What's Yamato Wi' You?
Have You Tried Turning it Off and On Again?

The Mission: Respond to an urgent call from the Enterprise's sister ship, the USS Yamato.

Planets visited: Iconia, a legendary world located near the Romulan side of the Neutral Zone.

The Picard Maneouvre: Picard knows Captain Donald Varley of the Yamato on a first name basis, and he has a better sense of humour than his fellow captain (so Donald's a real sourpuss). He's been investigating the legends of the Iconians since he was a cadet, and insists on going down to the planet. He's short-tempered all episode, and doesn't take well to the idea that the Enterprise might have a design flaw. He seems much calmer once he's on the surface of Iconia actually doing some investigating, and feels in his bones that the Iconians weren't the evil conquerors of legend, knowing that history is written by the victors. He doesn't care where he ends up as long as he escapes the planet, even though he knows the odds of that are slim anyway.

Number One: He's not happy about the captain insisting on beaming down to the planet. He orders the crew to prepare for evacuation, knowing full well they won't be able to make it if the ship continues to break down, just so they can keep occupied and hopeful. He's a pretty empathetic commander in this episode. He's pinched "make it so" for when he wants to sound Picard-y.

Elementary, Dear Data: Sticks his arm through a hole in space to make sure it's not a hologram. Contracts a computer virus for his troubles, which blinds him and makes his speech erratic. He's still awesome enough to talk Picard through the Iconian systems just by description. He seemingly dies, but his system reboots and wipes his recent memory to purge the virus.

In Therapy: Troi's picking up on so much tension on the ship that she's visibly on edge.

Son of Mogh: He's mostly here to carry stuff in this episode, including Data.

Alien life forms: The Romulans: Commander Tauris of the Warbird Haakona shows up to see why the Enterprise is in the Neutral Zone, which is fair enough really. She claims the planet for the Empire which is completely illegal but since she can't do anything about it at the time it doesn't really matter. When it looks like her ship is destroyed she is comforted that she'll take Picard with her, and visibly annoyed when he escapes.

Future History: The Iconians are a legendary but very real civilisation that have been remembered as galactic conquerors and "demons of air and darkness." Their planet has been laid waste by their enemies but much of their (mostly inexplicable) technology survives. among the ruins is a "galactic Rosetta Stone" which allows Data to translate the Iconian language, which has influenced languages such as Dewan, Dinassian and Iccobar. They were a major power about 200,000 years ago.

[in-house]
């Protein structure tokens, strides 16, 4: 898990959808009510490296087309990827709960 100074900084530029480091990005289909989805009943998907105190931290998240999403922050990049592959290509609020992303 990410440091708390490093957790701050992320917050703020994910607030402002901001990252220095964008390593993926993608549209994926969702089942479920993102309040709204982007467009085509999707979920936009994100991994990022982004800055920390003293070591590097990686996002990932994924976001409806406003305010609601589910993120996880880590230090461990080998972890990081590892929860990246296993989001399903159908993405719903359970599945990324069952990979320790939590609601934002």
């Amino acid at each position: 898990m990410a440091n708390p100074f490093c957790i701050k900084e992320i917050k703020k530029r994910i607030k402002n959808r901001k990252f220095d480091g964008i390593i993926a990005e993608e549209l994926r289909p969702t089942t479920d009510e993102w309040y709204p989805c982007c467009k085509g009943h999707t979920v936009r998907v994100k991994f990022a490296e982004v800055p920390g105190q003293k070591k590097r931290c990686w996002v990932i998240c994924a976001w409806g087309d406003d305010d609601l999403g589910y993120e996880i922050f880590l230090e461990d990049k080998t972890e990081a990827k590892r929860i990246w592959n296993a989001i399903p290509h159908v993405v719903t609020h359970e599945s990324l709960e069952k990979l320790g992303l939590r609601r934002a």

Future Treknology:

The virus: Automated defenses on the planet launch a blue, spherical probe, crackling with energy, which scans any ship approaching and infects it was a computer virus that causes repeated and ultimately catastrophic systems failures. The Yamato is infected first, thwarting Varley's investigation into the Iconians, and then gets passed to the Enterprise. The antimatter seals on the Yamato fail along with all the safeguards, and it explodes. At first, the crew become concerned that the Galaxy-class ships have an intrinsic design flaw, until the Romulan Warbird suffers the same problems. It turns out you can fix it by turning your computer core off and rebooting it.

Iconian gateways: The Iconians travelled through the galaxy using technology centuries ahead of anything the Federation has now. The central console in the control tower opens up doorways in space that lead to other areas, including ones popping up on the Enterprise and the Haakona and others on various planets across the galaxy.

Romulan ships: Cannot fire when cloaked.

Future Echoes: Another Iconian gateway is found in the Gamma Quadrant in the Deep Space 9 episode "To the Death," showing just how far the Iconians ranged. The Iconians return, in the flesh, as the major villains in Star Trek Online.

Trek Stars: Carolyn Seymour plays Tauris. She'll be back as a different Romulan commander in season six in "The Face of the Enemy," and other roles in both TNG and Voyager. She starred in Survivors as Abby Grant and is a class act.

Cliche Count: Picard orders "Tea, Earl Grey, hot," for the first time, but the malfunctions cause the replicator to deliver a small potted plant. This is so like a Red Dwarf joke it's unreal. (Fun fact: I'm drinking tea, Earl Grey, hot as I type this! But then, I often am.)

The verdict: A solid episode with a good, tense atmosphere. Picard's in such a bad mood through much of that I half-expected him to leave the Romulans to the virus and let them blow up. The Iconians are a fascinating bit of galactic history that should have been followed up more on screen.